CUPE sisters Minerva Porelle and Andréane Chénier return to Canada May 31, after participating in CoDevelopment Canada’s 2016 Maquila Solidarity Tour to Nicaragua and Honduras. A delegation of 10 trade union sisters traveled to the Central America to express solidarity with the maquila workers and organizers in the textile industry where many multinational corporations are operating and exploiting workers. The focus of the tour was occupational health and safety and gender rights.
CUPE has a long history of solidarity with host organizations the María Elena Cuadra Movement of Employed and Unemployed Women (MEC) in Nicaragua and the Honduran Women’s Collective (CODEMUH). Delegates met with courageous workers who according to Sister Minerva “have touched our hearts with the stories of their lives. We must work together to strengthen international solidarity”.
MEC is a remarkable organization that has earned a national and regional profile in Nicaragua and Central America. From their origins as a small group of women organizing underground and facing violent repression for their activism, they have become a respected national organization.
In January 2016, the government passed legislation increasing the minimum wage in the free trade zone by 8% in Nicaragua. With a core inflation rate of 5.85%, this raise was important. However, it is also long overdue. In 2015, maquila sector workers received a 0% while other sectors saw their salaries increase. Given that women represent 75% of workers in the maquila sector, this was a clear example of the systemic discrimination against women that MEC battles against.
CODEMUH organizes workers to address their immediate needs such as work-related injuries and illnesses, as well as advocating for worker rights and systemic change to Honduras’ labour laws. In San Pedro Sula, Honduras the delegation observed a protest at the Ministry of Labour. Women demanded that the Minister follow the Supreme Court order to have ergonomic assessments done in the maquila sector and to review their current 12 hour work shifts. Women workers stood united against a government that does not provide protection from violence or other health and safety violations. They demanded “Jobs yes, but with dignity.”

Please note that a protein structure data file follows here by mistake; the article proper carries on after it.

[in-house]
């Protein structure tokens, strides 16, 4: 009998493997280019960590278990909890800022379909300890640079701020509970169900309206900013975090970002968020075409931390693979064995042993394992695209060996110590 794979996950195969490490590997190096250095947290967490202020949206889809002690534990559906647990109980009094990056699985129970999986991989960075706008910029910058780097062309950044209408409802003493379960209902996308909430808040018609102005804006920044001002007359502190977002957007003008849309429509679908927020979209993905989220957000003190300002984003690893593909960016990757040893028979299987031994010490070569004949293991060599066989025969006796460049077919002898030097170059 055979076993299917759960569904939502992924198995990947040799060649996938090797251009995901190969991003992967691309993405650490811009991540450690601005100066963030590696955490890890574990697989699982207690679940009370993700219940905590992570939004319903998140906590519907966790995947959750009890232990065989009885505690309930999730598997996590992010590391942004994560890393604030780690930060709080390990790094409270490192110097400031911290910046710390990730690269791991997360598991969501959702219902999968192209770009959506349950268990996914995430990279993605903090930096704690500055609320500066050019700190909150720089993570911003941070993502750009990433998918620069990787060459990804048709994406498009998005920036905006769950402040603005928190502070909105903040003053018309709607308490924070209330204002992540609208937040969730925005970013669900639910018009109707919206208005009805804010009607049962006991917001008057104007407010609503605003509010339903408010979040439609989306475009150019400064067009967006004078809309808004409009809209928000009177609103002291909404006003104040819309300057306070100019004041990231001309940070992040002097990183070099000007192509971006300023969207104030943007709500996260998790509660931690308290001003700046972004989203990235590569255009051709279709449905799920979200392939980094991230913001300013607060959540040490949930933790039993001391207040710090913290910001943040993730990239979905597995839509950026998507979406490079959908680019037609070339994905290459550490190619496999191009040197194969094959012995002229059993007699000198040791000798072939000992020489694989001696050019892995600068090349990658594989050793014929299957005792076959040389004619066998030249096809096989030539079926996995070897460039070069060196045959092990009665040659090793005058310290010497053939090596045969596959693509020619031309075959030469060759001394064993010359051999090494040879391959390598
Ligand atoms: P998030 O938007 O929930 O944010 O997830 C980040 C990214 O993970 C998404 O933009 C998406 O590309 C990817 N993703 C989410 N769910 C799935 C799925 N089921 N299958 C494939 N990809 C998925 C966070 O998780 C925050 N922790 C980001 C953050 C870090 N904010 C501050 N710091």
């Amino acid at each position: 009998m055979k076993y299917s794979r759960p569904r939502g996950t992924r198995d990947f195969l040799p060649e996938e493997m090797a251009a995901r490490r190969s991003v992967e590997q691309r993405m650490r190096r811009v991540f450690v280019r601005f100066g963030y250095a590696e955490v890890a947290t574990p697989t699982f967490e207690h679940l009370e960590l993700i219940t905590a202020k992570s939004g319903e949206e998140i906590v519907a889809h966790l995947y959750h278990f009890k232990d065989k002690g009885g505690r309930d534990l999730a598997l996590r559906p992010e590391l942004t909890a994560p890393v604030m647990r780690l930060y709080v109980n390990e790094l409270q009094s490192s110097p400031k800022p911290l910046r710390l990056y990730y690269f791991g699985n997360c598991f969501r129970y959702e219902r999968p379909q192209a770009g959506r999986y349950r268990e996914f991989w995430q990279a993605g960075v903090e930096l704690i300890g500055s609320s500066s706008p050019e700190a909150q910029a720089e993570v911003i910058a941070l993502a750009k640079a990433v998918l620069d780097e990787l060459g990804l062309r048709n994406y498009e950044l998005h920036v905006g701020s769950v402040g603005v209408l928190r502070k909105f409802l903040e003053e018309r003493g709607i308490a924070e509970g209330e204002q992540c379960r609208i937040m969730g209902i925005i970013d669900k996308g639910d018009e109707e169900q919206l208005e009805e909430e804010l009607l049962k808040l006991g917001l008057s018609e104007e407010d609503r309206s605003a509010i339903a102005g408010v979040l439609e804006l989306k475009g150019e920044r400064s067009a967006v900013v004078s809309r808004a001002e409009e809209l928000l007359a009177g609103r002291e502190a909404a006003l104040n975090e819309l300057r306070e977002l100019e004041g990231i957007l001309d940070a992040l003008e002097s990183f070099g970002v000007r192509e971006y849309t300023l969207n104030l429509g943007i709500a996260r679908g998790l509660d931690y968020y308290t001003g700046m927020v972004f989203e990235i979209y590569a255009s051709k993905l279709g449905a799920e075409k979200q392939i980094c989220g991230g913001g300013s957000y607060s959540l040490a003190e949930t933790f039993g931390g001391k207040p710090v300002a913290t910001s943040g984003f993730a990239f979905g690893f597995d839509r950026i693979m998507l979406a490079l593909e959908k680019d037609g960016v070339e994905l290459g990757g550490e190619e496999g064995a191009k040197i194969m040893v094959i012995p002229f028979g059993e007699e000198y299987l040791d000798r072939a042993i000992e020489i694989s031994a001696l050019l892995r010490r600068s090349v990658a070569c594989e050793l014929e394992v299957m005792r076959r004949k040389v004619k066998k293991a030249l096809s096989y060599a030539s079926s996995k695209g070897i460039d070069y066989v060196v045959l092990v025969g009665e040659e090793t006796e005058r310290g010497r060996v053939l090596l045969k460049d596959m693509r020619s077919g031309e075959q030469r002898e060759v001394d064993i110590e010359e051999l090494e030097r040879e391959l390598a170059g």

Honduras continues to experience extremely high rates of both violence. In 2014 Honduras was once again named the murder capital of the world. Violence against women continues to rise, as does violence and intimidation against activists, particularly those involved in land disputes. Due to a weak criminal justice system and corruption, rates of impunity are also high: approximately 95% of crimes go unpunished. Although the Honduran congress approved the “Protection Law for Human Rights Defenders” in April 2015, human rights organizations have expressed concern over lack of precision, transparency and implementation. Regardless of the new law, attacks against human rights defenders continue.
The Canadian delegation, including Minerva and Andreane, has started to formulate an action plan to strengthen solidarity with workers seeking higher standards and rights in the Maquila industry. But equally important was their ability to experience firsthand the courage and resilience of the women of CODEMUH and MEC who are fighting for economic and social justice in Nicaragua and Honduras, and who in their struggle are raising the standards for workers around the world.